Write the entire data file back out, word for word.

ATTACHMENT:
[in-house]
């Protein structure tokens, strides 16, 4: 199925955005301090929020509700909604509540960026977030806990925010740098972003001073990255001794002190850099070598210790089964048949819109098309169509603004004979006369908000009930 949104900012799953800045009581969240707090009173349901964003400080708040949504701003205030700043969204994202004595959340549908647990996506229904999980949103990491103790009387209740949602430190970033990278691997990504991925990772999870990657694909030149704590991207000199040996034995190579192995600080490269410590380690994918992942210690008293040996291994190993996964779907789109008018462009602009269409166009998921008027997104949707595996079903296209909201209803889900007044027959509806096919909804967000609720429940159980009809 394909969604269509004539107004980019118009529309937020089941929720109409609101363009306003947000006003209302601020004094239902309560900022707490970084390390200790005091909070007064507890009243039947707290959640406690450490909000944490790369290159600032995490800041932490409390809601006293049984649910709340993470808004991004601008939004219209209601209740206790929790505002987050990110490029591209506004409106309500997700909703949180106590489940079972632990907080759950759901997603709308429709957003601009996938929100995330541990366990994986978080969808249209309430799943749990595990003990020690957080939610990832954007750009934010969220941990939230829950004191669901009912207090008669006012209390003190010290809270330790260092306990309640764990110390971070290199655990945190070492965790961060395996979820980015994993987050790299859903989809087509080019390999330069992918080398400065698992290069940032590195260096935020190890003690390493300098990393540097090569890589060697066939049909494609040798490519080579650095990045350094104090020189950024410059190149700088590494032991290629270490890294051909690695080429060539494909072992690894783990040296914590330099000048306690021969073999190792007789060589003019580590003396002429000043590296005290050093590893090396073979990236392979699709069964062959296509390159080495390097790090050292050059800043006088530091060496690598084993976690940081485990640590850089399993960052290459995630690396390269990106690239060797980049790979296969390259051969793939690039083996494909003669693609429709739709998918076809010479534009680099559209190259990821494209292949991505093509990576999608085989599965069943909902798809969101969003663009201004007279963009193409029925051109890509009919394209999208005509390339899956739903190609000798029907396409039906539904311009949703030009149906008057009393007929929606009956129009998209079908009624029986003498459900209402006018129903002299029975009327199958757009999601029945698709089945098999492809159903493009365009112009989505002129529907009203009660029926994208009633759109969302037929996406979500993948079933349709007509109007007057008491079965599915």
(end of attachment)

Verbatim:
[in-house]
């Protein structure tokens, strides 16, 4: 199925955005301090929020509700909604509540960026977030806990925010740098972003001073990255001794002190850099070598210790089964048949819109098309169509603004004979006369908000009930 949104900012799953800045009581969240707090009173349901964003400080708040949504701003205030700043969204994202004595959340549908647990996506229904999980949103990491103790009387209740949602430190970033990278691997990504991925990772999870990657694909030149704590991207000199040996034995190579192995600080490269410590380690994918992942210690008293040996291994190993996964779907789109008018462009602009269409166009998921008027997104949707595996079903296209909201209803889900007044027959509806096919909804967000609720429940159980009809 394909969604269509004539107004980019118009529309937020089941929720109409609101363009306003947000006003209302601020004094239902309560900022707490970084390390200790005091909070007064507890009243039947707290959640406690450490909000944490790369290159600032995490800041932490409390809601006293049984649910709340993470808004991004601008939004219209209601209740206790929790505002987050990110490029591209506004409106309500997700909703949180106590489940079972632990907080759950759901997603709308429709957003601009996938929100995330541990366990994986978080969808249209309430799943749990595990003990020690957080939610990832954007750009934010969220941990939230829950004191669901009912207090008669006012209390003190010290809270330790260092306990309640764990110390971070290199655990945190070492965790961060395996979820980015994993987050790299859903989809087509080019390999330069992918080398400065698992290069940032590195260096935020190890003690390493300098990393540097090569890589060697066939049909494609040798490519080579650095990045350094104090020189950024410059190149700088590494032991290629270490890294051909690695080429060539494909072992690894783990040296914590330099000048306690021969073999190792007789060589003019580590003396002429000043590296005290050093590893090396073979990236392979699709069964062959296509390159080495390097790090050292050059800043006088530091060496690598084993976690940081485990640590850089399993960052290459995630690396390269990106690239060797980049790979296969390259051969793939690039083996494909003669693609429709739709998918076809010479534009680099559209190259990821494209292949991505093509990576999608085989599965069943909902798809969101969003663009201004007279963009193409029925051109890509009919394209999208005509390339899956739903190609000798029907396409039906539904311009949703030009149906008057009393007929929606009956129009998209079908009624029986003498459900209402006018129903002299029975009327199958757009999601029945698709089945098999492809159903493009365009112009989505002129529907009203009660029926994208009633759109969302037929996406979500993948079933349709007509109007007057008491079965599915």